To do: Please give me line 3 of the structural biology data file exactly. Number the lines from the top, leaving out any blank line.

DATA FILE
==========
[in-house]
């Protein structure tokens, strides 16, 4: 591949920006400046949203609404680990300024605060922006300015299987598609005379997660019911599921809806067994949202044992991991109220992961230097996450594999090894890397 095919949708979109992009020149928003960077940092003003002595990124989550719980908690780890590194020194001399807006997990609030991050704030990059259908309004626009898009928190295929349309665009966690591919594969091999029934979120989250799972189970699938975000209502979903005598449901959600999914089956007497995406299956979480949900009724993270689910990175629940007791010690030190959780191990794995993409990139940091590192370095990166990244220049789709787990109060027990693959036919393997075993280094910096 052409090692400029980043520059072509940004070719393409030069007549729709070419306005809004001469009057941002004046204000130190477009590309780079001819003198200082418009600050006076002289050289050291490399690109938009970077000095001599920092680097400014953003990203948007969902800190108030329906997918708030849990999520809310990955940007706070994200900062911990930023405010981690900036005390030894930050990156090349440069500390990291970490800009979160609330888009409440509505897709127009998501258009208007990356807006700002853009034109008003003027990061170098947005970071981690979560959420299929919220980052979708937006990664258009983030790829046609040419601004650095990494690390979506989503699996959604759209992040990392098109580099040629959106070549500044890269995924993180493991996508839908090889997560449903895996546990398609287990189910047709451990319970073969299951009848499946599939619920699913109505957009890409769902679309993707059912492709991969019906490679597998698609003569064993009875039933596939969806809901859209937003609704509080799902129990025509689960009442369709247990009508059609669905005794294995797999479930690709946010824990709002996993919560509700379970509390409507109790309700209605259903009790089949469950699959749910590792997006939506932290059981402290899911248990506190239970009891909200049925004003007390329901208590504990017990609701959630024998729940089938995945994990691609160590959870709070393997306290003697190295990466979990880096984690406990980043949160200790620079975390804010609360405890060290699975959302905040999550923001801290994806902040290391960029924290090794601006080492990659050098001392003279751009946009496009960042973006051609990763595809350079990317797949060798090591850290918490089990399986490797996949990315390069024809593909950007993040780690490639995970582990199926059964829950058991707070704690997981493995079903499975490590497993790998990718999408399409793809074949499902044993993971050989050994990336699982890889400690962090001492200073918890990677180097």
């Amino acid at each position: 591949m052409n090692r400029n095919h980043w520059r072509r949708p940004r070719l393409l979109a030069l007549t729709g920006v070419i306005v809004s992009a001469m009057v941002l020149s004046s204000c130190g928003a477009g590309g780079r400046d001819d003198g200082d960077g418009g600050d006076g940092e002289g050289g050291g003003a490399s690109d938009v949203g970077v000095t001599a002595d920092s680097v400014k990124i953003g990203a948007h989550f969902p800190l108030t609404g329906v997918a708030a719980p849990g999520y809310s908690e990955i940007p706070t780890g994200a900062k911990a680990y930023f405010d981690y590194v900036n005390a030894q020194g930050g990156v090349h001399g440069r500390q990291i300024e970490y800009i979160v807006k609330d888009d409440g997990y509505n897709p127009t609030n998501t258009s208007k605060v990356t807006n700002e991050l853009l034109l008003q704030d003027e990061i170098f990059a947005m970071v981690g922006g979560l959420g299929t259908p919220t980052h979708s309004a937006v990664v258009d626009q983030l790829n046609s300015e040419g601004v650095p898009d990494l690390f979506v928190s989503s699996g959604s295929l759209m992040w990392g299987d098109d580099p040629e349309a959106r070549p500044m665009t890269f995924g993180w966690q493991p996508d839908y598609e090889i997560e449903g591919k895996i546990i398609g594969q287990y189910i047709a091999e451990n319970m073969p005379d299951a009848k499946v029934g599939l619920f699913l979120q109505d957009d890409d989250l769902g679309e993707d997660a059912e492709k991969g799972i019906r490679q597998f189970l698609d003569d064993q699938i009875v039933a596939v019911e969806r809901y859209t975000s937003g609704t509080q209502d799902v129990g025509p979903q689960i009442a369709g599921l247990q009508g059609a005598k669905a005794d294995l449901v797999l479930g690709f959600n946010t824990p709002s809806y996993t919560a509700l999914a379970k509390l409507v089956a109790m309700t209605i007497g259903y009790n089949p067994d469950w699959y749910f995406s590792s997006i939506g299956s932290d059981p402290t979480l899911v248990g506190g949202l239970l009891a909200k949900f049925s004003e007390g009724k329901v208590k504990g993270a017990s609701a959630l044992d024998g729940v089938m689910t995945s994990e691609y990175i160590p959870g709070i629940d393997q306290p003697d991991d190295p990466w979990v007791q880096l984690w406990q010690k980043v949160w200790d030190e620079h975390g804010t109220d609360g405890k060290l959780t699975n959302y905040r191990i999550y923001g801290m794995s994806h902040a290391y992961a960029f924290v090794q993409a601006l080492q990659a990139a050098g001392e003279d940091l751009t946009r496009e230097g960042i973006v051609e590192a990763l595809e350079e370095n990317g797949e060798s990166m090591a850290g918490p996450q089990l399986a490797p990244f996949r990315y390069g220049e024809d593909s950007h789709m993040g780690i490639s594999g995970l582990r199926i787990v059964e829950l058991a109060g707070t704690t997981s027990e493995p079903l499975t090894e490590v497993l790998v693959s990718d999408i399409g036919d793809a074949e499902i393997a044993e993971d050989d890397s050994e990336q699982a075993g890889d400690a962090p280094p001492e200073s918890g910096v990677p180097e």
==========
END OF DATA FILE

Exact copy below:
């Amino acid at each position: 591949m052409n090692r400029n095919h980043w520059r072509r949708p940004r070719l393409l979109a030069l007549t729709g920006v070419i306005v809004s992009a001469m009057v941002l020149s004046s204000c130190g928003a477009g590309g780079r400046d001819d003198g200082d960077g418009g600050d006076g940092e002289g050289g050291g003003a490399s690109d938009v949203g970077v000095t001599a002595d920092s680097v400014k990124i953003g990203a948007h989550f969902p800190l108030t609404g329906v997918a708030a719980p849990g999520y809310s908690e990955i940007p706070t780890g994200a900062k911990a680990y930023f405010d981690y590194v900036n005390a030894q020194g930050g990156v090349h001399g440069r500390q990291i300024e970490y800009i979160v807006k609330d888009d409440g997990y509505n897709p127009t609030n998501t258009s208007k605060v990356t807006n700002e991050l853009l034109l008003q704030d003027e990061i170098f990059a947005m970071v981690g922006g979560l959420g299929t259908p919220t980052h979708s309004a937006v990664v258009d626009q983030l790829n046609s300015e040419g601004v650095p898009d990494l690390f979506v928190s989503s699996g959604s295929l759209m992040w990392g299987d098109d580099p040629e349309a959106r070549p500044m665009t890269f995924g993180w966690q493991p996508d839908y598609e090889i997560e449903g591919k895996i546990i398609g594969q287990y189910i047709a091999e451990n319970m073969p005379d299951a009848k499946v029934g599939l619920f699913l979120q109505d957009d890409d989250l769902g679309e993707d997660a059912e492709k991969g799972i019906r490679q597998f189970l698609d003569d064993q699938i009875v039933a596939v019911e969806r809901y859209t975000s937003g609704t509080q209502d799902v129990g025509p979903q689960i009442a369709g599921l247990q009508g059609a005598k669905a005794d294995l449901v797999l479930g690709f959600n946010t824990p709002s809806y996993t919560a509700l999914a379970k509390l409507v089956a109790m309700t209605i007497g259903y009790n089949p067994d469950w699959y749910f995406s590792s997006i939506g299956s932290d059981p402290t979480l899911v248990g506190g949202l239970l009891a909200k949900f049925s004003e007390g009724k329901v208590k504990g993270a017990s609701a959630l044992d024998g729940v089938m689910t995945s994990e691609y990175i160590p959870g709070i629940d393997q306290p003697d991991d190295p990466w979990v007791q880096l984690w406990q010690k980043v949160w200790d030190e620079h975390g804010t109220d609360g405890k060290l959780t699975n959302y905040r191990i999550y923001g801290m794995s994806h902040a290391y992961a960029f924290v090794q993409a601006l080492q990659a990139a050098g001392e003279d940091l751009t946009r496009e230097g960042i973006v051609e590192a990763l595809e350079e370095n990317g797949e060798s990166m090591a850290g918490p996450q089990l399986a490797p990244f996949r990315y390069g220049e024809d593909s950007h789709m993040g780690i490639s594999g995970l582990r199926i787990v059964e829950l058991a109060g707070t704690t997981s027990e493995p079903l499975t090894e490590v497993l790998v693959s990718d999408i399409g036919d793809a074949e499902i393997a044993e993971d050989d890397s050994e990336q699982a075993g890889d400690a962090p280094p001492e200073s918890g910096v990677p180097e």